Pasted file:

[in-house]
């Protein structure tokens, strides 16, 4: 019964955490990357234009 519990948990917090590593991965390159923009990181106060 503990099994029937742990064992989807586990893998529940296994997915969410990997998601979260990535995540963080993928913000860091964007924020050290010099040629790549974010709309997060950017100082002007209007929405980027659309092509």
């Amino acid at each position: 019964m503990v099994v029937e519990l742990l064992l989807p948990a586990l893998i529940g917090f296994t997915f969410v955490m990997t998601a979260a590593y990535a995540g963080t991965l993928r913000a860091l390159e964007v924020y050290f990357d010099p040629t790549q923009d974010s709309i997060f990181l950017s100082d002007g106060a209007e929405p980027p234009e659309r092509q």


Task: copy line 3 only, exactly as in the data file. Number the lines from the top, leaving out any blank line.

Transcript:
């Amino acid at each position: 019964m503990v099994v029937e519990l742990l064992l989807p948990a586990l893998i529940g917090f296994t997915f969410v955490m990997t998601a979260a590593y990535a995540g963080t991965l993928r913000a860091l390159e964007v924020y050290f990357d010099p040629t790549q923009d974010s709309i997060f990181l950017s100082d002007g106060a209007e929405p980027p234009e659309r092509q």